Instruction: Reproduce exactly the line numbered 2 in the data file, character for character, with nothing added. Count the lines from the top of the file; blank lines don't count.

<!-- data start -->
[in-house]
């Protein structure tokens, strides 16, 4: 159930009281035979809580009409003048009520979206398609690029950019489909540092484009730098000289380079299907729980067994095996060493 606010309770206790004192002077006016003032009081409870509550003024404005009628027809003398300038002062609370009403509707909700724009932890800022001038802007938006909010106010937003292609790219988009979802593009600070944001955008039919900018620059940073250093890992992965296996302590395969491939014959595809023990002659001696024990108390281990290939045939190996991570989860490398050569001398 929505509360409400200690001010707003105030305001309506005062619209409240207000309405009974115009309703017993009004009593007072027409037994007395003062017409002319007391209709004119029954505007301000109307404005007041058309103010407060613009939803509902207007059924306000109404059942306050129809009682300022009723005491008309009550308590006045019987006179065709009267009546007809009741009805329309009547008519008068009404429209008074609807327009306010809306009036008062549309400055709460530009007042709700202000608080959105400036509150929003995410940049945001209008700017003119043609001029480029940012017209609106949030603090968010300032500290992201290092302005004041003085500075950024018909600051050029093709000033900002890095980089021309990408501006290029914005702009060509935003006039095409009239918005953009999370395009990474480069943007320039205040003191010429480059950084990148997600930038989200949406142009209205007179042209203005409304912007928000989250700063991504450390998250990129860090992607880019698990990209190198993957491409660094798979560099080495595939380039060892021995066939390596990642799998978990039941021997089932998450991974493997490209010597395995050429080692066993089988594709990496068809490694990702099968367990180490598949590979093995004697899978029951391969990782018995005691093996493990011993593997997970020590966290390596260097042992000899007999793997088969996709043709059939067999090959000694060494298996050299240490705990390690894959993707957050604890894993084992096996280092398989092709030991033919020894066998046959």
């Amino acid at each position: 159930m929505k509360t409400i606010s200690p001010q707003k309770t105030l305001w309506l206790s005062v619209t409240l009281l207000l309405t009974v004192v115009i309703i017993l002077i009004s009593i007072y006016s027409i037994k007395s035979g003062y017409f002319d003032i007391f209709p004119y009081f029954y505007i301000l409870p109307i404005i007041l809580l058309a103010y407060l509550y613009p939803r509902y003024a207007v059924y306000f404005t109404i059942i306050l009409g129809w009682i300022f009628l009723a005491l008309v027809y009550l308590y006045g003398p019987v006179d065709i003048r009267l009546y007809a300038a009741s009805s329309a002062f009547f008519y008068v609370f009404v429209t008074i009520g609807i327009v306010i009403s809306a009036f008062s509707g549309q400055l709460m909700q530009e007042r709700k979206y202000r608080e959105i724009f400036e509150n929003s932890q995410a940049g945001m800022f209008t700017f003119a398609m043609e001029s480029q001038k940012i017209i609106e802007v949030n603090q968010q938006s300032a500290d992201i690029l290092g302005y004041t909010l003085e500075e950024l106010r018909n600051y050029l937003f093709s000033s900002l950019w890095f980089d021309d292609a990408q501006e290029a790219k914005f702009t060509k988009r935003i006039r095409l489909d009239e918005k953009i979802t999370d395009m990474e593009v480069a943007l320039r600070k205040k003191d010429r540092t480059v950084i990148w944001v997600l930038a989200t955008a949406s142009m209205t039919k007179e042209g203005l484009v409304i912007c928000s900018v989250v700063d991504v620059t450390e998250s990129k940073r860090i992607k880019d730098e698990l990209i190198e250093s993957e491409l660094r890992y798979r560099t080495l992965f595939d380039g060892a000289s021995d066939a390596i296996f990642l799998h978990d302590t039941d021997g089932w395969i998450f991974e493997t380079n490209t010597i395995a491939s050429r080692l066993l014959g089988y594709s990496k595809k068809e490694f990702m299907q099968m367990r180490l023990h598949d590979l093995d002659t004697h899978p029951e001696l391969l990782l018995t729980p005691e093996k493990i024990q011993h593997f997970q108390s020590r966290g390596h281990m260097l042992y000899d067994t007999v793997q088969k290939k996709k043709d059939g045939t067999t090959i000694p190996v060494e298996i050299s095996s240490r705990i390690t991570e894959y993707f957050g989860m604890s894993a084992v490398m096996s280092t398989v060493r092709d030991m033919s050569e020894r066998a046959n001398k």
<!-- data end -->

């Protein structure tokens, strides 16, 4: 159930009281035979809580009409003048009520979206398609690029950019489909540092484009730098000289380079299907729980067994095996060493 606010309770206790004192002077006016003032009081409870509550003024404005009628027809003398300038002062609370009403509707909700724009932890800022001038802007938006909010106010937003292609790219988009979802593009600070944001955008039919900018620059940073250093890992992965296996302590395969491939014959595809023990002659001696024990108390281990290939045939190996991570989860490398050569001398 929505509360409400200690001010707003105030305001309506005062619209409240207000309405009974115009309703017993009004009593007072027409037994007395003062017409002319007391209709004119029954505007301000109307404005007041058309103010407060613009939803509902207007059924306000109404059942306050129809009682300022009723005491008309009550308590006045019987006179065709009267009546007809009741009805329309009547008519008068009404429209008074609807327009306010809306009036008062549309400055709460530009007042709700202000608080959105400036509150929003995410940049945001209008700017003119043609001029480029940012017209609106949030603090968010300032500290992201290092302005004041003085500075950024018909600051050029093709000033900002890095980089021309990408501006290029914005702009060509935003006039095409009239918005953009999370395009990474480069943007320039205040003191010429480059950084990148997600930038989200949406142009209205007179042209203005409304912007928000989250700063991504450390998250990129860090992607880019698990990209190198993957491409660094798979560099080495595939380039060892021995066939390596990642799998978990039941021997089932998450991974493997490209010597395995050429080692066993089988594709990496068809490694990702099968367990180490598949590979093995004697899978029951391969990782018995005691093996493990011993593997997970020590966290390596260097042992000899007999793997088969996709043709059939067999090959000694060494298996050299240490705990390690894959993707957050604890894993084992096996280092398989092709030991033919020894066998046959």